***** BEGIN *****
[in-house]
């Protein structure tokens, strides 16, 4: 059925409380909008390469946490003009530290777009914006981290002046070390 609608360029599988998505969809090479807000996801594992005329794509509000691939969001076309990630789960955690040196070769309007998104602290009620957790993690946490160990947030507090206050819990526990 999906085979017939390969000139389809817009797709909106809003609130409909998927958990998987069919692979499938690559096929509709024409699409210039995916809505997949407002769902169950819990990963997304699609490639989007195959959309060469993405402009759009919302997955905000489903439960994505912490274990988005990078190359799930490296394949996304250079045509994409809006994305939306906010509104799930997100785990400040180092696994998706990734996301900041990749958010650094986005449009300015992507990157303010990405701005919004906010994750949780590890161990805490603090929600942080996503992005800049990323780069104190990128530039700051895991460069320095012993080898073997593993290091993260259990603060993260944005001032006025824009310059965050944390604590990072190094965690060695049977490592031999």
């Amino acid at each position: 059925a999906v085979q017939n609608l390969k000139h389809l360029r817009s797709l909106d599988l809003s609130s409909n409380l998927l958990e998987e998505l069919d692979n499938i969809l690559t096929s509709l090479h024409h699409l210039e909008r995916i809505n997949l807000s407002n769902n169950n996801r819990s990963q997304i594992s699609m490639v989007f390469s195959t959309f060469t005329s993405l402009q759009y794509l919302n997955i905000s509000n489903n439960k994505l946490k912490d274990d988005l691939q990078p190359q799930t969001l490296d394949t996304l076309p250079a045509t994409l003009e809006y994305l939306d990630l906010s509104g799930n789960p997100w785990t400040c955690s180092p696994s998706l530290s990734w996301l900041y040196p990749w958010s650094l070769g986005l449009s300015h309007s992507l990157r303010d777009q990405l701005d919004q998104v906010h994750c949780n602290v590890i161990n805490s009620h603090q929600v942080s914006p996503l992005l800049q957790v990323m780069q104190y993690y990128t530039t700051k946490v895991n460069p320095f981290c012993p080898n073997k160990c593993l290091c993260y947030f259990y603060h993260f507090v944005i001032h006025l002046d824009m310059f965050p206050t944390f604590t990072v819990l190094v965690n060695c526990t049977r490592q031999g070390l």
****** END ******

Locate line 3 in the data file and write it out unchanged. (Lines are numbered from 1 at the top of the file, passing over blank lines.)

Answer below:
């Amino acid at each position: 059925a999906v085979q017939n609608l390969k000139h389809l360029r817009s797709l909106d599988l809003s609130s409909n409380l998927l958990e998987e998505l069919d692979n499938i969809l690559t096929s509709l090479h024409h699409l210039e909008r995916i809505n997949l807000s407002n769902n169950n996801r819990s990963q997304i594992s699609m490639v989007f390469s195959t959309f060469t005329s993405l402009q759009y794509l919302n997955i905000s509000n489903n439960k994505l946490k912490d274990d988005l691939q990078p190359q799930t969001l490296d394949t996304l076309p250079a045509t994409l003009e809006y994305l939306d990630l906010s509104g799930n789960p997100w785990t400040c955690s180092p696994s998706l530290s990734w996301l900041y040196p990749w958010s650094l070769g986005l449009s300015h309007s992507l990157r303010d777009q990405l701005d919004q998104v906010h994750c949780n602290v590890i161990n805490s009620h603090q929600v942080s914006p996503l992005l800049q957790v990323m780069q104190y993690y990128t530039t700051k946490v895991n460069p320095f981290c012993p080898n073997k160990c593993l290091c993260y947030f259990y603060h993260f507090v944005i001032h006025l002046d824009m310059f965050p206050t944390f604590t990072v819990l190094v965690n060695c526990t049977r490592q031999g070390l």